and by the way lads, where do you West
Coasters get that lovely brown paint that
you use on your house roofs?” Of course,
that was back in the 1960s.
We know that we are not the most
vibrant and wealthy communities in New
Zealand with our ‘sunset ’ industries, as
the green brigade have described our
traditional industries, and we also know
that our region is the national conscience
for the mistakes made in North Island
indigenous forests in the distant past.
I count six national parks on our
boundaries, plus numerous reser ves,
most of them put in place for perpetuity
by earlier generations of people who
understood the true meaning of
conser vation — i .e. the wise use of
resources. We have only the remaining 13-
14% of our area to eke out an existence.
I see that Kevin Hackwell has given his
opinion on the possible logging of the
recent windblown rimu, matai and other
species of value mooted by the cash-
strapped Department of Conser vation.
This is a sound idea from my experience
as a forest officer who was fully involved
with land preparation, i.e. clearfelling of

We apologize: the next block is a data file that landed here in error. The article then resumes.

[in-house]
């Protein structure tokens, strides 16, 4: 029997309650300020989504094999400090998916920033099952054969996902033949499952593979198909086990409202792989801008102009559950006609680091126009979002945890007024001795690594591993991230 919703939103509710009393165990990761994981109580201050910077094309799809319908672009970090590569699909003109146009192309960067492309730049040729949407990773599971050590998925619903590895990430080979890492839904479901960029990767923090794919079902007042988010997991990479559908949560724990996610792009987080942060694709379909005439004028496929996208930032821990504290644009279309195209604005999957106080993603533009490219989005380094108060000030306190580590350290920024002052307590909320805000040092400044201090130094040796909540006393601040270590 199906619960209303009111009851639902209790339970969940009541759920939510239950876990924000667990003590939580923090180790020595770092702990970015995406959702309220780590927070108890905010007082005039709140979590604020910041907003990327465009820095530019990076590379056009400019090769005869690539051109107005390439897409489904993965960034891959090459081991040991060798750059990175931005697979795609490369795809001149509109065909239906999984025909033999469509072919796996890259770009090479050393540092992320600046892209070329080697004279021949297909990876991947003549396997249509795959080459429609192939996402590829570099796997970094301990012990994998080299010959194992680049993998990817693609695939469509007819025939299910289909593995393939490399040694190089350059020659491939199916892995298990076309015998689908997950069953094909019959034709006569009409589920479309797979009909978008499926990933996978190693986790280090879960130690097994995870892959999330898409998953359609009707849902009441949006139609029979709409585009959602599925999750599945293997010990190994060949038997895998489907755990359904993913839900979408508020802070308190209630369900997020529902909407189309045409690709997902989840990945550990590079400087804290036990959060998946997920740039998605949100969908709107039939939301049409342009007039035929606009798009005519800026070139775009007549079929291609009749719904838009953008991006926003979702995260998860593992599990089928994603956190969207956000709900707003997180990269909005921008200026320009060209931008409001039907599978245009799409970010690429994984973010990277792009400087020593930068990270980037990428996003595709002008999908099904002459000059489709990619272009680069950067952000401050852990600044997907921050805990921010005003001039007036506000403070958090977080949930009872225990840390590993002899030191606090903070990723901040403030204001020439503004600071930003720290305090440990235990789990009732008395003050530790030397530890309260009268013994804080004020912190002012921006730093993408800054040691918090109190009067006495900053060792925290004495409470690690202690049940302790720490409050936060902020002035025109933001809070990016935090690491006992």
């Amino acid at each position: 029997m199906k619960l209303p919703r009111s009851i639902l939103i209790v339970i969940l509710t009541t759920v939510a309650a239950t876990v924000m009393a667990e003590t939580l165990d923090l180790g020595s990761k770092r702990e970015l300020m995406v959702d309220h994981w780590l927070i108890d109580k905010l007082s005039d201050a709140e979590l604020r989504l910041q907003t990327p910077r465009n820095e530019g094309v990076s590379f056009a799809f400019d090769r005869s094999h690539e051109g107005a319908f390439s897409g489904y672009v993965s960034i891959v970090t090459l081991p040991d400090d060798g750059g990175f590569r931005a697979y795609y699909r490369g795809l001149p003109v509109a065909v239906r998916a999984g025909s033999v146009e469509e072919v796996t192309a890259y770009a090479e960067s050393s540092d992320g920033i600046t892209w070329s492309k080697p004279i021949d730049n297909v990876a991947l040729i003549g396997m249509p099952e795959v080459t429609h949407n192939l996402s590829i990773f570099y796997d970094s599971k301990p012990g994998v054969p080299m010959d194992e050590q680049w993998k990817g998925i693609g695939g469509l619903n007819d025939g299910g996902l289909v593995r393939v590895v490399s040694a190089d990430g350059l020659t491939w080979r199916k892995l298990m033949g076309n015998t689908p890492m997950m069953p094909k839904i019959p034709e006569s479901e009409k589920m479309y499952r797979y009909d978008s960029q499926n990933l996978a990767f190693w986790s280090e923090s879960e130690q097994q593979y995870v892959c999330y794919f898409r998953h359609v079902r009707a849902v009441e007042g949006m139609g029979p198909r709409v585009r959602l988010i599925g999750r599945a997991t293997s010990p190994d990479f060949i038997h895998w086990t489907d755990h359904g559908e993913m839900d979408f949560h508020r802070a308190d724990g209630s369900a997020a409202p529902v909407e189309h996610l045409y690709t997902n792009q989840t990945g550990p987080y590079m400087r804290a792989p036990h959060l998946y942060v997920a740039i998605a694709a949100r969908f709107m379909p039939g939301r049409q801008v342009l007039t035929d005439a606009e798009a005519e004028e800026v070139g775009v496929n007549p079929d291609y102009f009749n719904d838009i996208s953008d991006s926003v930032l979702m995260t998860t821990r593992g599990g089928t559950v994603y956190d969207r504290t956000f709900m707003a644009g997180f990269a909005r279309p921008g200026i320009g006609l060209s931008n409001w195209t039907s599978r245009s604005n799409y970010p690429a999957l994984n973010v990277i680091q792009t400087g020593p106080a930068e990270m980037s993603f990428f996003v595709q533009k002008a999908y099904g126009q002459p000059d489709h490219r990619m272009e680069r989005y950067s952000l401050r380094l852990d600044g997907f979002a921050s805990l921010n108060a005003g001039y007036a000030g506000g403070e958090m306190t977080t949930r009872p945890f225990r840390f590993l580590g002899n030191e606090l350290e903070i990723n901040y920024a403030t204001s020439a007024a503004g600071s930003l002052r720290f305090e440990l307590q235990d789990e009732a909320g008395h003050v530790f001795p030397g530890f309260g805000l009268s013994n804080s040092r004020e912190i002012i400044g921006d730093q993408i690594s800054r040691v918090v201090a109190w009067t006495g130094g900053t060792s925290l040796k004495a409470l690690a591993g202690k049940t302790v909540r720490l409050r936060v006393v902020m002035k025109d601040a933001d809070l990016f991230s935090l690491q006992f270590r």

residual stands of indigenous bush left
over from coppicing in the eastern forests
of Greymouth and the Nemona and
Hokitika’s Blue Spur range to establish
exotic forestry for the local sawmilling
Kevin Hackwell’s other statements,
both on the logging and the Bathurst
compliance costs etc, are in negative mode
to say the least. What I wish to know is,
what are his credentials and where does he
Maternity ser vices
It is good to see the board members
questioning the standard of health ser vices
being proposed for the West Coast, in the
article published in the Greymouth Star
on June 28.
While birthing is a natural process
within the expertise of the midwives
most of the time, it is a very different
state of affairs in case of an emergency.
The expertise required in supporting the
midwives is considerably greater than
what the average doctor is trained to deal
with. In a large hospital like Christchurch
they have paediatricians and nursing staff
who specialise in newborns, supported by
anaesthetists specialising in paediatrics
as well as those specialising in maternity
anaesthetics. While telephone support
from Christchurch has been a crucial part
of the ser vices over the years, the level of
on-site expertise is still important.
A hospital like Greymouth needs to
be staffed not only to cope with needs
of Greymouth patients but also with
a capacity to support the peripheral